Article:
maffeo photo authorToday's guest article is submitted by Rich Maffeo of

Father Pedro Arrupe, SJ, wrote: "Nothing is more practical than falling in love in a quite absolute, final way. What you are in love, with what seizes your imagination, will affect everything. It will decide what will get you out of bed in the morning, what you'll do with your evenings, how you spend your weekends, what you read, who you know, what breaks your heart, what amazes you with joy and gratitude. Fall in love (with God). Stay in love, and it will decide everything."

I began an online study of St. Paul’s letter to the Ephesians with the hope that my fellow Catholics -- and Christians in other churches -- will learn to fall more deeply in love with God, to serve Him with increasing fruitfulness, and make the cry of the Lord Jesus for unity (John 17) our cry as well.

In light of the growing anti-Christian sentiment rising in many areas of America, Canada and Europe, if we do not stand together we face a very serious risk of falling separately. A house divided against itself still cannot stand, and it is prudent to remember the words of Martin Niemoller, a Lutheran pastor during the Nazi years:

"In Germany they first came for the Communists, and I didn't speak up because I wasn't a Communist. Then they came for the trade unionists, and I didn't speak up because I wasn't a trade unionist. Then they came for the Jews, and I didn't speak up because I wasn't a Jew. Then they came for the Catholics, and I didn't speak up because I was a Protestant. Then they came for me — and by that time no one was left to speak up."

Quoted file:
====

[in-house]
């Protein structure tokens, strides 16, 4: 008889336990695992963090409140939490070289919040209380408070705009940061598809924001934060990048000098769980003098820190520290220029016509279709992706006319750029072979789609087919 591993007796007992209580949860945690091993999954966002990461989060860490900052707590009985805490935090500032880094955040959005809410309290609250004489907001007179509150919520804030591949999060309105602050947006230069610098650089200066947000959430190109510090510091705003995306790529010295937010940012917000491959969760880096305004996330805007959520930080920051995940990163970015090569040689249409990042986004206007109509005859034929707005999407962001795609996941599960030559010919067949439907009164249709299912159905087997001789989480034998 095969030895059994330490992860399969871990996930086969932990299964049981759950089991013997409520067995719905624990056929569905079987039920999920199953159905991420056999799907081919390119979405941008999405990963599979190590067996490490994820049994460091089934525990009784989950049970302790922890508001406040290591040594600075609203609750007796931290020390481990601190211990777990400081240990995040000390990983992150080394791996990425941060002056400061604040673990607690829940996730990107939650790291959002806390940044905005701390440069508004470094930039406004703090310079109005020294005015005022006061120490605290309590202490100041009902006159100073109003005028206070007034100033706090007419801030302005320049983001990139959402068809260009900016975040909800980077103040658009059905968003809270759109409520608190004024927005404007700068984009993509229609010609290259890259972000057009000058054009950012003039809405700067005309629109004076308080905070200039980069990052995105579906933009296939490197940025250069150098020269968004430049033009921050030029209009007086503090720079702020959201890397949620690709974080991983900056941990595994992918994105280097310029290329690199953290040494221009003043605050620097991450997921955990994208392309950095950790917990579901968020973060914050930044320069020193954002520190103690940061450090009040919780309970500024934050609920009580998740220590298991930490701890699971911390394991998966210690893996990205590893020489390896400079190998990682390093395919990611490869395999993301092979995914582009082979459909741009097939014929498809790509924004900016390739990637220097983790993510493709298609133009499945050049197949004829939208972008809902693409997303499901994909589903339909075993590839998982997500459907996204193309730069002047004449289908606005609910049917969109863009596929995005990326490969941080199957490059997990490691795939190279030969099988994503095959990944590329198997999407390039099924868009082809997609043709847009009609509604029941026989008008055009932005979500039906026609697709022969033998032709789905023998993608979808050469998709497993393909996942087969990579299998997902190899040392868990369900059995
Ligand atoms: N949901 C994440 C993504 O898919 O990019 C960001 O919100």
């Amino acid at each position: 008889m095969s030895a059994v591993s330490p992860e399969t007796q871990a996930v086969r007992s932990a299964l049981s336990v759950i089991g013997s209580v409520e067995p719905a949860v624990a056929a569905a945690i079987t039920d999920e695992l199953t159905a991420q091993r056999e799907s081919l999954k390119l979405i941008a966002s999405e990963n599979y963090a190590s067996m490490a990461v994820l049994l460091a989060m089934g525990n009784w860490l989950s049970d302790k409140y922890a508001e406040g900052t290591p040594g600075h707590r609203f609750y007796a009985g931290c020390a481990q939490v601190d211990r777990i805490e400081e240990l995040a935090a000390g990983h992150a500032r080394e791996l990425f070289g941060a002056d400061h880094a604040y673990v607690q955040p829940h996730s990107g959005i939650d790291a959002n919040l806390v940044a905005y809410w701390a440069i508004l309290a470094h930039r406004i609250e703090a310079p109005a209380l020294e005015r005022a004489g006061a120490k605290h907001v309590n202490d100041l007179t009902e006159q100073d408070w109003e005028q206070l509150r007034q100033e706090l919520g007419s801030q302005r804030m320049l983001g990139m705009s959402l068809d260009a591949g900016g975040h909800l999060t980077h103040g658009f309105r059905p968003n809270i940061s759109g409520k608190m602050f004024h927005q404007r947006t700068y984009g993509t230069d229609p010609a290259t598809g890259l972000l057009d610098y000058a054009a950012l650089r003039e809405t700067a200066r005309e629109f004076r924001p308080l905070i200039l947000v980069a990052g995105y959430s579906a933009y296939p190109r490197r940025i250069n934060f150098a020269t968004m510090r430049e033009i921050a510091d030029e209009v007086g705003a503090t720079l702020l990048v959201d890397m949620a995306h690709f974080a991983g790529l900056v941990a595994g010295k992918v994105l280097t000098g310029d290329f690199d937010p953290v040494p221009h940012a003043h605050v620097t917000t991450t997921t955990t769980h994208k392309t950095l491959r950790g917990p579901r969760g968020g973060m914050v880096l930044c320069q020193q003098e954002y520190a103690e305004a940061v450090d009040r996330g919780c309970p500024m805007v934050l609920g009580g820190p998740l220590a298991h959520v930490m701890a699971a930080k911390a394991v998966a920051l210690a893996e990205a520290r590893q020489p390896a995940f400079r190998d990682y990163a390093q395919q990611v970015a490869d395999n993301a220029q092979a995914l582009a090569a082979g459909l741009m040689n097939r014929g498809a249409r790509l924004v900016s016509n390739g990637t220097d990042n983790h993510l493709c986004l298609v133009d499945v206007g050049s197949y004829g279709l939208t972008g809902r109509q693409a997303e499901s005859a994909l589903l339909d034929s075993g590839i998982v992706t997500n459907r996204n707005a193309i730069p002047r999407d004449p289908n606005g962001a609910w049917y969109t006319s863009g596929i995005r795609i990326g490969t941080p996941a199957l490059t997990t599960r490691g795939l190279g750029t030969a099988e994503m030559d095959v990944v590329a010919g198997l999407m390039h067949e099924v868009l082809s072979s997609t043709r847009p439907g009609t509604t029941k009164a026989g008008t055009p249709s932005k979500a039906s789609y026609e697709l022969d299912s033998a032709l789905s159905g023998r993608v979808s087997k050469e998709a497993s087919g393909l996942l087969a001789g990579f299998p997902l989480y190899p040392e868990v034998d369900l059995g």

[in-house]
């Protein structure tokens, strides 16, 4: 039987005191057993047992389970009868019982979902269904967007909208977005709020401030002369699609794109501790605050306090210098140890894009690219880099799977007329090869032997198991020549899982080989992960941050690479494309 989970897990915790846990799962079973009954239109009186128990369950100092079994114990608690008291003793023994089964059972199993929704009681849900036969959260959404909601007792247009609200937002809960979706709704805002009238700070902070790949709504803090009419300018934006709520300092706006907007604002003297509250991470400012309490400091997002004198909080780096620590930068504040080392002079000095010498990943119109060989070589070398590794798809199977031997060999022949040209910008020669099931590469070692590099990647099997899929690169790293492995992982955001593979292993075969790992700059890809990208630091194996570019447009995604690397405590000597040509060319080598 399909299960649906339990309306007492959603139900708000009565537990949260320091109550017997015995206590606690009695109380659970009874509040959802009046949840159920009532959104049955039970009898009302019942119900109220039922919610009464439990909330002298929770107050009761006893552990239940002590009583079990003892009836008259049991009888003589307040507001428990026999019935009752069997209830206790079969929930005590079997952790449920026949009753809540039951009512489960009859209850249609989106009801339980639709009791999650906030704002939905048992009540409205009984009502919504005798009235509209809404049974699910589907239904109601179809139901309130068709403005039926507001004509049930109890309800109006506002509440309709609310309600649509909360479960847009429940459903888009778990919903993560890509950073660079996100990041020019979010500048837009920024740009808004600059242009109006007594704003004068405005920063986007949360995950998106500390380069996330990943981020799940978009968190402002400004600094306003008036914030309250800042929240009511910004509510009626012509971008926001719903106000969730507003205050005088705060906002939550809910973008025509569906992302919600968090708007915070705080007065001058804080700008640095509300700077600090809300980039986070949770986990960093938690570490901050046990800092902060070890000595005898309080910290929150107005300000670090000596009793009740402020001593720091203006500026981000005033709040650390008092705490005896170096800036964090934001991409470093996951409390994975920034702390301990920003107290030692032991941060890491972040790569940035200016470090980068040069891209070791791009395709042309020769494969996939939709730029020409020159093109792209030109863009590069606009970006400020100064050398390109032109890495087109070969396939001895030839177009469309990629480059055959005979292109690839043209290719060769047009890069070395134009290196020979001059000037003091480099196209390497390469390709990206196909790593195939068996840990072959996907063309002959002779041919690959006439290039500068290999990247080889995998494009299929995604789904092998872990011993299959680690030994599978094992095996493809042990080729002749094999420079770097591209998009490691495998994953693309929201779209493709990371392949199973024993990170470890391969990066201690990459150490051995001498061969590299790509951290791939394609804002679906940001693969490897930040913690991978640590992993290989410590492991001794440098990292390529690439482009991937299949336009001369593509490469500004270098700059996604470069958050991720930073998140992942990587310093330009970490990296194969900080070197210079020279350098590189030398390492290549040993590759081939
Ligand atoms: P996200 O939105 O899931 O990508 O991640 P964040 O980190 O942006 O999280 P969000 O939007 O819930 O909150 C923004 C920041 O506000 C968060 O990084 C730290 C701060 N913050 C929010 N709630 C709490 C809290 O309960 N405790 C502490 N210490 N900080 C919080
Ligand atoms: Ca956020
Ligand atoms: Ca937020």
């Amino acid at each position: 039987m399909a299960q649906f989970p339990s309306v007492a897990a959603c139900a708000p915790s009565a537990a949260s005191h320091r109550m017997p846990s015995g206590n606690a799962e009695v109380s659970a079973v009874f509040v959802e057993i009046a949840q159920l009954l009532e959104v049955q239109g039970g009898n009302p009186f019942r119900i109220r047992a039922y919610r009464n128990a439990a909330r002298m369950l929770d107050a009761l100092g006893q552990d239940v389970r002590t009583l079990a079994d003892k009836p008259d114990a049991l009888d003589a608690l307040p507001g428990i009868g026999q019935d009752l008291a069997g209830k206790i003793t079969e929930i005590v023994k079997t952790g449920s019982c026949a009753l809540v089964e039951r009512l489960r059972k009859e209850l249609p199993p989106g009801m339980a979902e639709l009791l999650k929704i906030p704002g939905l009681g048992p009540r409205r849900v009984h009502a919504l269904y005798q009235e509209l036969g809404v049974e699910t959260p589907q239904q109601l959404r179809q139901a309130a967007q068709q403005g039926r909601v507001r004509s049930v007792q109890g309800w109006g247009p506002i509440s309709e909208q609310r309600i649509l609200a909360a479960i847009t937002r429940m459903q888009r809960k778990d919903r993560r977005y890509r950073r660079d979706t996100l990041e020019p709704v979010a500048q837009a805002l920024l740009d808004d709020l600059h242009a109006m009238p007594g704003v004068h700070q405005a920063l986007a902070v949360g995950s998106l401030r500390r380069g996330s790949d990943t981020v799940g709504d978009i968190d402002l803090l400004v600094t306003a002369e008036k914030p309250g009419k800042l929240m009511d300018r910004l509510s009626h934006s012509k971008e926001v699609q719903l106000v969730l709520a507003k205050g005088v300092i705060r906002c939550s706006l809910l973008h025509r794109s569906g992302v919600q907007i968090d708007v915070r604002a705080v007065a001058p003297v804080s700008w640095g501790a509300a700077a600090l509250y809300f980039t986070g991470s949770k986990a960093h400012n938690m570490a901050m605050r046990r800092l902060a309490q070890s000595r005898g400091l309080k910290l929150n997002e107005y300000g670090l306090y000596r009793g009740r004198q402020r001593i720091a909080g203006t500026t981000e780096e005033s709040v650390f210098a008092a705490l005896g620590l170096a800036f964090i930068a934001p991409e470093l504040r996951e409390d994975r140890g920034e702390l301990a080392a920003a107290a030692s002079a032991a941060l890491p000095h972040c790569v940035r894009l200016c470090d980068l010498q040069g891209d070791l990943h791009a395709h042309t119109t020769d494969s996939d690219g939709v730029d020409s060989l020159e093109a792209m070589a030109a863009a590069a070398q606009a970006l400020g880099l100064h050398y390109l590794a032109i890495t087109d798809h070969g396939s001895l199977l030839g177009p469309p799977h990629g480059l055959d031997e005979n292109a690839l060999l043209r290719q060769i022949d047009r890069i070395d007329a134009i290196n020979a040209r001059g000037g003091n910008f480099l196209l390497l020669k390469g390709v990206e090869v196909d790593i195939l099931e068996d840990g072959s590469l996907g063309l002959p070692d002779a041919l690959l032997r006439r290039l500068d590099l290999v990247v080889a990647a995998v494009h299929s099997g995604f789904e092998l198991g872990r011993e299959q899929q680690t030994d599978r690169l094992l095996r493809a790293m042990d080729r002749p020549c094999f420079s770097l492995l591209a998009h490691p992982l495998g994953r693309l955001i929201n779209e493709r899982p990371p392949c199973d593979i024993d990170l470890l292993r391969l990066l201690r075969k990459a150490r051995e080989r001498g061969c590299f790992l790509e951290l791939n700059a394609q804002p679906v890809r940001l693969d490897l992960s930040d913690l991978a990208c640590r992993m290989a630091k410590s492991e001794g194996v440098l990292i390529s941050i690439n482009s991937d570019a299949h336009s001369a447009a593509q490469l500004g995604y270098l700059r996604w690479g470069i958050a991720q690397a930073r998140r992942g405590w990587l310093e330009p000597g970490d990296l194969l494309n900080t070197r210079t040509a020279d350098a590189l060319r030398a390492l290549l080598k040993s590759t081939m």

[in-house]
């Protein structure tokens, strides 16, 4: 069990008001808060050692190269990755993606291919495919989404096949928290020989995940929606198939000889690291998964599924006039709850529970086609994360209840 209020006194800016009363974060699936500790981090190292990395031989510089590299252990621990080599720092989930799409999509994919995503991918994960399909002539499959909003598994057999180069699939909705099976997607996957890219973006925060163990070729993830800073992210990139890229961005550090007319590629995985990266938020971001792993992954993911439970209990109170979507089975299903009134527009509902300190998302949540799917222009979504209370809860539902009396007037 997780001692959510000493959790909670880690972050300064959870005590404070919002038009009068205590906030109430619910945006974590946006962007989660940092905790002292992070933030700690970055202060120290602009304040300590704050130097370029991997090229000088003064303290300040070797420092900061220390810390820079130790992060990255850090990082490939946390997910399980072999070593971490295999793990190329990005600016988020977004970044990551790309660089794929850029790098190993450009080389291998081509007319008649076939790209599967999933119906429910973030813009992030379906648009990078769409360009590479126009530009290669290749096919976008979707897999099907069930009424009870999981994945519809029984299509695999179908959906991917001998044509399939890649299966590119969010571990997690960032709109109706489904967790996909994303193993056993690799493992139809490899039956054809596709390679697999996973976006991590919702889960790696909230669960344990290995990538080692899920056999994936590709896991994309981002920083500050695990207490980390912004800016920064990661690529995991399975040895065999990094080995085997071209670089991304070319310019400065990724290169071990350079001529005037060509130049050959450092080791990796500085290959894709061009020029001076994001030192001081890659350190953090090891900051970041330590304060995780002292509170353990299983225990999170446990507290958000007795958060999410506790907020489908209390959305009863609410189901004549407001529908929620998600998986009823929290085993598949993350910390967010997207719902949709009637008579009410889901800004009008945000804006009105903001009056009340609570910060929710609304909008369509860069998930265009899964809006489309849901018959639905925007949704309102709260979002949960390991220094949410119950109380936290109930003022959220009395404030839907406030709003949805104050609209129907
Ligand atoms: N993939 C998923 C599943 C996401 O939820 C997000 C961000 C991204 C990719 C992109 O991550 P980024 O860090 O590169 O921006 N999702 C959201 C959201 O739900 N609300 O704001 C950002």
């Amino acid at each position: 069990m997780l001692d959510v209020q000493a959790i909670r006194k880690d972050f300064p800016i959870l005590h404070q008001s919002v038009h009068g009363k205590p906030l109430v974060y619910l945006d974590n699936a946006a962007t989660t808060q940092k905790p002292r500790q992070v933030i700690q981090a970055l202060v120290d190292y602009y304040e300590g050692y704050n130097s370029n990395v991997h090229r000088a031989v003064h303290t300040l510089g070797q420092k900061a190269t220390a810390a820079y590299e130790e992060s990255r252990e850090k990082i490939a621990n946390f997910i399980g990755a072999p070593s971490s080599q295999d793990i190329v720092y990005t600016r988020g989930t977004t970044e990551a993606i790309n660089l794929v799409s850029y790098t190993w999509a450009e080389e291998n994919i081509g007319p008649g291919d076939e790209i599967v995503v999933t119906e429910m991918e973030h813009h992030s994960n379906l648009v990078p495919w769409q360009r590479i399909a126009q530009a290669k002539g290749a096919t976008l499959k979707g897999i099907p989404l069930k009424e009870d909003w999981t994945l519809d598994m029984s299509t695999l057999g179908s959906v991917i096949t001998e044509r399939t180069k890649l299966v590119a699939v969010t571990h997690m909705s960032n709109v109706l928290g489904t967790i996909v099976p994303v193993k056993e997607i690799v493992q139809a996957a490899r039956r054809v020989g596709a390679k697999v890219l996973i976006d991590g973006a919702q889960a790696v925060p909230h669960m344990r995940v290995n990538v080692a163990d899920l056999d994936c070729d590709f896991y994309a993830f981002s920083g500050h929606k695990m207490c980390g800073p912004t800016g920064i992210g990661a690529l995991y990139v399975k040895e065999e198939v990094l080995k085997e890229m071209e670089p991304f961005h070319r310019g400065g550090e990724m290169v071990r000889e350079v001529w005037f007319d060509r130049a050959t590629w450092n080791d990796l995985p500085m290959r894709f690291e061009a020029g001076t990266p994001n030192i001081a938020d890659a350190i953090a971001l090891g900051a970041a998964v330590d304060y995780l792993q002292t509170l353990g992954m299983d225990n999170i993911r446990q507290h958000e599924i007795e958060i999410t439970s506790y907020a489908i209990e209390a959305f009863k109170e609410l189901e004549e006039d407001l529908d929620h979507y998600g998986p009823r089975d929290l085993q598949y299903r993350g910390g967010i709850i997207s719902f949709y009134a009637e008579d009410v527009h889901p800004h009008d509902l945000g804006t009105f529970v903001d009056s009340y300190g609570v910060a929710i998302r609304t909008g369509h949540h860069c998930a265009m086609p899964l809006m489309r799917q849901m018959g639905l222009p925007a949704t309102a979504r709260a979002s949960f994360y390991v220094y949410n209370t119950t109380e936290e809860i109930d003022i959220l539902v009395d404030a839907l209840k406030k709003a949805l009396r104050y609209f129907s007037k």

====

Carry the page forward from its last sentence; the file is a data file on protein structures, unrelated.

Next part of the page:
As we study Ephesians we take advantage of the insights garnered from a variety of Christian sources. All baptized children of God can learn from each other, and so while we refer often to the Catechism of the Catholic Church, we also look to the thoughts of Christians such as Oswald Chambers, Pope John Paul II, C. S. Lewis, St. Catherine of Siena, Pope Benedict XVI, Thomas a Kempis, Bishop Fulton Sheen, A. W. Tozer, Mother Teresa, St. Ignatius, St. Francis De Sales, and many others.

We also use various translations of the Scriptures, such as the New American Bible, the New American Standard Bible, the Amplified Bible, and the Catholic Douay-Rheims version. I also keep a lexicon of Greek, Hebrew and Aramaic nearby.

So, let us press on to know the Lord, taking up the full armor of God that St. Paul speaks of in Ephesians 6, verses 10-20. All Christians, whether Catholic, Protestant or Orthodox, are engaged in a great spiritual battle for the souls of the lost, and we would do well to make Saint Terese of Avila’s prayer our own:

"Lord Christ, You have no body on earth but ours, No hands but ours, No feet but ours. Ours are the eyes through which your compassion must look out on the world. Ours are the feet by which you may still go about doing good. Ours are the hands with which You bless people now. Bless our minds and bodies, that we may be a blessing to others. Amen."

You can visit the study at

You can also read my contemplative blog at:

Copyright 2010 Rich Maffeo